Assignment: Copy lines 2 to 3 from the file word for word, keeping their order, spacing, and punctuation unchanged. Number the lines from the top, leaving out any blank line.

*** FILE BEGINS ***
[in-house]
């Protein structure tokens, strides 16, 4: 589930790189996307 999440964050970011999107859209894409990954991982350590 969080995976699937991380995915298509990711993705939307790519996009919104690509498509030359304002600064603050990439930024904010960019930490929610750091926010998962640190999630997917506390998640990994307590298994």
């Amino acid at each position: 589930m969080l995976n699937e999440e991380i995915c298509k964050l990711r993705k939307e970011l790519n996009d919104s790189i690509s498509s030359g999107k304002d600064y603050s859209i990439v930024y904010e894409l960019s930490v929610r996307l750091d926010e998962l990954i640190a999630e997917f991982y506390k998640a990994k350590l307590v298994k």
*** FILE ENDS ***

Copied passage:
């Protein structure tokens, strides 16, 4: 589930790189996307 999440964050970011999107859209894409990954991982350590 969080995976699937991380995915298509990711993705939307790519996009919104690509498509030359304002600064603050990439930024904010960019930490929610750091926010998962640190999630997917506390998640990994307590298994």
């Amino acid at each position: 589930m969080l995976n699937e999440e991380i995915c298509k964050l990711r993705k939307e970011l790519n996009d919104s790189i690509s498509s030359g999107k304002d600064y603050s859209i990439v930024y904010e894409l960019s930490v929610r996307l750091d926010e998962l990954i640190a999630e997917f991982y506390k998640a990994k350590l307590v298994k």